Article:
Justice in Colombia: A Delicate Balancing Act
On January 28, Julieta Lemaitre, chief magistrate of Colombia’s Special Jurisdiction for Peace (JEP), read out the tribunal’s first-ever ruling before a nearly empty Bogota courtroom. The JEP accused eight prominent members of the FARC, a rebel group turned political party, of war crimes for kidnapping more than 21 000 civilians between 1990 and 2016. The accused had 30 days to make a choice: accept the charges and face up to eight years of community work with restricted freedoms, or reject them, take the charges to a criminal trial, and face up to 20 years in jail.
Allegedly, the JEP’s gruesome accounts of war crimes shocked the charged FARC leaders — but they remained silent on the court’s verdict for weeks. Finally, on February 26, six former rebel commanders held a joint press conference to accept war crimes charges. “We recognize that during [the conflict], actions and conduct punishable in the eyes of international humanitarian law took place. [These] actions and conducts have been individually and collectively recognized by the JEP, society in general, and in activities with victims,” said a statement co-signed by the six members.
Despite the commanders’ compliance to the charges, the ruling was still a devastating blow to the FARC. Since a historic 2016 peace deal, the movement has tried but struggled to erase its image as the Colombian government’s armed Marxist-Leninist foe. A majority of Colombians — 9 million of whom are officially registered as victims of the 52-year civil war — have been reluctant to accept the FARC (now rebranded as “Comunes”) as a legitimate political force. The accused included the FARC’s former guerrilla leader Rodrigo Londoño “Timochenko,” who stood grinning in bright-white attire, having shaken former President Juan Manuel Santos’ hand during the peace deal signature ceremony five years ago. Many Colombians will see Londoño’s indictment as a sign that the JEP will not spare, for political expediency, influential individuals from the due course of the law.
But in what could be considered a significant victory for Colombia’s novel transitional justice system, the Colombian government has notably refrained from giving the JEP any praise. President Ivan Duque, a long-time opponent of the JEP, instead criticized the court’s decision to offer non-prison sentences to commanders accused of war crimes. “What’s at stake is that these sanctions are proportional and effective and do not result in the re-victimization of individuals who suffered on account of those who committed these crimes,” Duque agonized in a televised address a few days after the ruling. The President wants to see the JEP give harsher punishments, a key electoral promise that won him both the support of former President Álvaro Uribe and the presidency in 2018.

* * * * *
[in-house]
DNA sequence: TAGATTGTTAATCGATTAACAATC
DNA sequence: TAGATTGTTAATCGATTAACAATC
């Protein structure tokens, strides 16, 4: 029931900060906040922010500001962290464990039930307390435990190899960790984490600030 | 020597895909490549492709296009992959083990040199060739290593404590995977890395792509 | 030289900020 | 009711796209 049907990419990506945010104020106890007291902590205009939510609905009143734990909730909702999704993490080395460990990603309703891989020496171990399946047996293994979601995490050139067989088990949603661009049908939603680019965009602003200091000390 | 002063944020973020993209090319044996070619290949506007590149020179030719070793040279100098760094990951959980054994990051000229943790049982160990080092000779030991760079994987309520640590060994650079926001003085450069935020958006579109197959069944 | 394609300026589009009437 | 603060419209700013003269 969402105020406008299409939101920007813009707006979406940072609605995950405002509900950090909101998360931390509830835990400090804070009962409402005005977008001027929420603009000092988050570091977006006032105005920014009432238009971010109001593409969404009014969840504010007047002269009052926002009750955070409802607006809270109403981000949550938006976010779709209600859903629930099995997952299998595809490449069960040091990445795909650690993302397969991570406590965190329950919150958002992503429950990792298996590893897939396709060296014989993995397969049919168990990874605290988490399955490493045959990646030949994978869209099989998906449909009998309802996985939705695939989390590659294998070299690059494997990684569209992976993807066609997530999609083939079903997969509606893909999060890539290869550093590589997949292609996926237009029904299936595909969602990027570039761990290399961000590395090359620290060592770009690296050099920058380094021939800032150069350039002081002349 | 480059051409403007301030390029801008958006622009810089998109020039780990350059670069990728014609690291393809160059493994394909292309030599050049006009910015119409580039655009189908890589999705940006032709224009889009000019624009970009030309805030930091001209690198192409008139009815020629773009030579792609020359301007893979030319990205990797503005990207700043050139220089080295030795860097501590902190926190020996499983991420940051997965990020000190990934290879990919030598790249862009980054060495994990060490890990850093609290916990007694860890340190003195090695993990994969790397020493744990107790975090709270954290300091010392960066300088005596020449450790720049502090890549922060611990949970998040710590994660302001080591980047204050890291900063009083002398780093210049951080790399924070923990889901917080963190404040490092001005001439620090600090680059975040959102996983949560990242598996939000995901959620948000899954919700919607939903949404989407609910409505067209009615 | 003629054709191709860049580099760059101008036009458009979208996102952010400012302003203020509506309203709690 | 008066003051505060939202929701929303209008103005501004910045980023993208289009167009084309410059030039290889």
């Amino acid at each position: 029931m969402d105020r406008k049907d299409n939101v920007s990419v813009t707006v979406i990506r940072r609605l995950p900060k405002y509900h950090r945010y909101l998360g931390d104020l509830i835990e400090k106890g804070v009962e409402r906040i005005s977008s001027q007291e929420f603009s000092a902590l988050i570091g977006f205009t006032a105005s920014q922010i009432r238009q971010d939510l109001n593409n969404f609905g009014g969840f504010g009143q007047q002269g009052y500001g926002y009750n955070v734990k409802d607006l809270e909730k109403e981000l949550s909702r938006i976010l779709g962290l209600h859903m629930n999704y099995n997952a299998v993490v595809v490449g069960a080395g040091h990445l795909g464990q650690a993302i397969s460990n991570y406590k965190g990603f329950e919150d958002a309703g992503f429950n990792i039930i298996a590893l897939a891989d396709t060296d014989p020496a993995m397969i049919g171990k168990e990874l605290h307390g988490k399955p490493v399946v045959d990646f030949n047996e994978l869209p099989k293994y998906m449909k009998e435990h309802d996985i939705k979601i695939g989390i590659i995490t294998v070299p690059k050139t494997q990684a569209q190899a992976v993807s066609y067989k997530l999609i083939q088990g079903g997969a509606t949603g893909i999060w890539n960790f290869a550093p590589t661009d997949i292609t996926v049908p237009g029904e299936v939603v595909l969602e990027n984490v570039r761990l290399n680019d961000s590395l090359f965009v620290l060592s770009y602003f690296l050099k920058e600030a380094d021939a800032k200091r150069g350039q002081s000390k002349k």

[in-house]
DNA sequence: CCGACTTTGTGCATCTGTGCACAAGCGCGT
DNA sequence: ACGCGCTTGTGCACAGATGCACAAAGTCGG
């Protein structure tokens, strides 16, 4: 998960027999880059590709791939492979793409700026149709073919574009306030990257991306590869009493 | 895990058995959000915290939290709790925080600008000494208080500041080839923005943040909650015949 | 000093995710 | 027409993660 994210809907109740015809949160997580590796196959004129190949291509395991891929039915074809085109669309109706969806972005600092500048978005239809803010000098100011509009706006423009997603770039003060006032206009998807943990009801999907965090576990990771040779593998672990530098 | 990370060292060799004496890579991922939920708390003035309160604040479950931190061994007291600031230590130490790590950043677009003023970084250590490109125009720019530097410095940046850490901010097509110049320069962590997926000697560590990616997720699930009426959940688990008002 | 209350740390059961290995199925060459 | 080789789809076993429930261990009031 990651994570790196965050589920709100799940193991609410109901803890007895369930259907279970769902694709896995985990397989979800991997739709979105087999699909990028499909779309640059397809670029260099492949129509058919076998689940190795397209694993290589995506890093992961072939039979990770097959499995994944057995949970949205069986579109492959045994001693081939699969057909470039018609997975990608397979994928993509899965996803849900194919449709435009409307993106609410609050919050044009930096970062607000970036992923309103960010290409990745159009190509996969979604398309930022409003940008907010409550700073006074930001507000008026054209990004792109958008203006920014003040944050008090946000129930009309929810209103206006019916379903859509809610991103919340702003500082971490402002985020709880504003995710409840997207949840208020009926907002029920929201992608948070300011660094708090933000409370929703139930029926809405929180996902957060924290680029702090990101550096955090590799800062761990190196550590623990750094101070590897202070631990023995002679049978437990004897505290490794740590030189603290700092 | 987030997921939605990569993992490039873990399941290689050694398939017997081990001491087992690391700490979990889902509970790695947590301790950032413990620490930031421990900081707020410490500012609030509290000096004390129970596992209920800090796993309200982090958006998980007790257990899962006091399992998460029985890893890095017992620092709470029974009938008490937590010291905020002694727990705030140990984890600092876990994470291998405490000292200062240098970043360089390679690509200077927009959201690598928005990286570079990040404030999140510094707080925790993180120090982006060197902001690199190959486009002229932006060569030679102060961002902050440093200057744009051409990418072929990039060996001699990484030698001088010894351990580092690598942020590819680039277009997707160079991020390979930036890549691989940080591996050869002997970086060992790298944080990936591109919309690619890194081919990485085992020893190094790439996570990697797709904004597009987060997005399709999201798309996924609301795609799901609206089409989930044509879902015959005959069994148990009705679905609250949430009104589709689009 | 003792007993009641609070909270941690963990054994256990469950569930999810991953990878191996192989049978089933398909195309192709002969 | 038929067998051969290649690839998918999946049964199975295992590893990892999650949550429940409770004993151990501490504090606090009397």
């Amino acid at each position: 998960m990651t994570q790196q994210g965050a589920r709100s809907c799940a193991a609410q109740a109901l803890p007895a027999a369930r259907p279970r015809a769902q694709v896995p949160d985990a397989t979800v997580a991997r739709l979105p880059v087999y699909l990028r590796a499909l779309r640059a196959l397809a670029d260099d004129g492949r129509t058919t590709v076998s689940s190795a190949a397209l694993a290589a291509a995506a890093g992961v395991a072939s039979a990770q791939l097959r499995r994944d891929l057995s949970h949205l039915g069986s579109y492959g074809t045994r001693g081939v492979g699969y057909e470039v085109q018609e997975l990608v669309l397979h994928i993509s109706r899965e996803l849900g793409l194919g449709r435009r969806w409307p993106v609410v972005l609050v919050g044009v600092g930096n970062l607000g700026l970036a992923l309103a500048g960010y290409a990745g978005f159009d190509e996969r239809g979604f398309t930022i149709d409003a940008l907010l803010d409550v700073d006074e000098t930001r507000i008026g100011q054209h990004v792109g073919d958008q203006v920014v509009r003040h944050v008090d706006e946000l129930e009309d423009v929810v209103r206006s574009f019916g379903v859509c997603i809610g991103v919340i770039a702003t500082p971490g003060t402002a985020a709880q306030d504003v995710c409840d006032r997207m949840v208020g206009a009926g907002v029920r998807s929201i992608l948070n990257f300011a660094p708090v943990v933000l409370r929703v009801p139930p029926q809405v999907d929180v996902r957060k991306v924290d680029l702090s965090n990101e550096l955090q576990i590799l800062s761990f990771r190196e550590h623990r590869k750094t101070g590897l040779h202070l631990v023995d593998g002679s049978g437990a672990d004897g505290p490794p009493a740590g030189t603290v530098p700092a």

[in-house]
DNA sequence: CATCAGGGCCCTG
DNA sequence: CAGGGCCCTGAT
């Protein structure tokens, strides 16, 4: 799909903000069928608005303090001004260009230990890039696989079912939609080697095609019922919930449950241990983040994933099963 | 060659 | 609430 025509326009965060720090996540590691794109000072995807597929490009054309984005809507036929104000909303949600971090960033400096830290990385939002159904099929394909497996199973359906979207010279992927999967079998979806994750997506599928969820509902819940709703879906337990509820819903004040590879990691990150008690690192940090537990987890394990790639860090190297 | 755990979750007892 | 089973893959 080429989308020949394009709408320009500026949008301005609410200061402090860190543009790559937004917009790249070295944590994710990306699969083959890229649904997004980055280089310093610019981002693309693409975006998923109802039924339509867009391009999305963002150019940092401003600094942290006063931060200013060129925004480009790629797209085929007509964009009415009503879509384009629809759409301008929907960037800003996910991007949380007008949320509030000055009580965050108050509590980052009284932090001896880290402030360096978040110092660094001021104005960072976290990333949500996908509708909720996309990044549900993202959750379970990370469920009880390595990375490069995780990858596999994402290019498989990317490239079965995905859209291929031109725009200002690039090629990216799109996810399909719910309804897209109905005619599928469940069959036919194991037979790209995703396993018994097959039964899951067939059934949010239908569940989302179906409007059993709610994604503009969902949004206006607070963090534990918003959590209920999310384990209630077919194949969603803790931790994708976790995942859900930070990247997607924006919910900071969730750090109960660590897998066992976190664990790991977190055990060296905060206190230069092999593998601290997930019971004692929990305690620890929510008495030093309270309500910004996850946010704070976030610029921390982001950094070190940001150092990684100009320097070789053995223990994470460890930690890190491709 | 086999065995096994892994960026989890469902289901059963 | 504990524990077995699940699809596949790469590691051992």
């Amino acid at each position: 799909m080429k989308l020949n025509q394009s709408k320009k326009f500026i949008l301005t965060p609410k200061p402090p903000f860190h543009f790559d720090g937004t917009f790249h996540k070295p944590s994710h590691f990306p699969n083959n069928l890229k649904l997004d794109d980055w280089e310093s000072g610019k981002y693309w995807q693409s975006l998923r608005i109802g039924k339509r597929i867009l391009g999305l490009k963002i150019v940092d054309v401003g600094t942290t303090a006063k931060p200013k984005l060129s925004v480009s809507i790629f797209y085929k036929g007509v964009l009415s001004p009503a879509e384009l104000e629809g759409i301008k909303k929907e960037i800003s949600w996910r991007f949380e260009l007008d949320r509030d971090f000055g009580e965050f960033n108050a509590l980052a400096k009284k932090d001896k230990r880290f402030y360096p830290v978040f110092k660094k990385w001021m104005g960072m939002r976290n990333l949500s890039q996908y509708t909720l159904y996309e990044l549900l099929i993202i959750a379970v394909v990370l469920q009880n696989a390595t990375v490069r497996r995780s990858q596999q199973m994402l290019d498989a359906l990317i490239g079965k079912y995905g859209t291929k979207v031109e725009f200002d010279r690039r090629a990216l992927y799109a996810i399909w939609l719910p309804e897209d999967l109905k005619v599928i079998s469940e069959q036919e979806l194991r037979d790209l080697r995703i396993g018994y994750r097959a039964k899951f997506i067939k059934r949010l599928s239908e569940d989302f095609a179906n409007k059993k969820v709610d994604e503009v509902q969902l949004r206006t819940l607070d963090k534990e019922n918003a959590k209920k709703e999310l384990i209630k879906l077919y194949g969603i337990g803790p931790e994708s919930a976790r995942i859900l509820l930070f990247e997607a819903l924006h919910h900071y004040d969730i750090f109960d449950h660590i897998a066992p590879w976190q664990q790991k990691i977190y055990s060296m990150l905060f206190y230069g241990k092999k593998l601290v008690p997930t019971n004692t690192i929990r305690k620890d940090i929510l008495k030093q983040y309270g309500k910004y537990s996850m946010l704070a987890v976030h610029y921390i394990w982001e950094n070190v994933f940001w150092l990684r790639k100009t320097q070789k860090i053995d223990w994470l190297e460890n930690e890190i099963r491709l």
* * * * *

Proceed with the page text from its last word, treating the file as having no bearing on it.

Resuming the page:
The divided response in the court’s ruling has magnified the rifts and cracks of a transitional justice system designed to straddle the uncomfortable middle between accountability and reconciliation. It is no panacea, but for a country where the threat of a return to violent conflict remains very real, the JEP’s emphasis on pragmatic justice might be the best outcome possible. As such, the January ruling sets a positive precedent for future FARC and military criminal cases awaiting verdicts and offers the fractured nation a stepping-stone towards more durable peace.
The JEP’s genesis: a rocky start
The 322-page peace deal signed in September 2016 was applauded internationally for its reconciliatory approach to ending a conflict that has ravaged the country for the past half-century. The peace negotiators argued that rather than merely bringing the bloodshed to a standstill, the agreement would address the core causes of the conflict. The deal notably guarantees the FARC 10 seats in the Colombian Congress for the foreseeable future, in exchange for the complete disarmament of its guerilla forces — an attempt to channel the FARC’s rural-focused socialist grievances from violent to nonviolent means.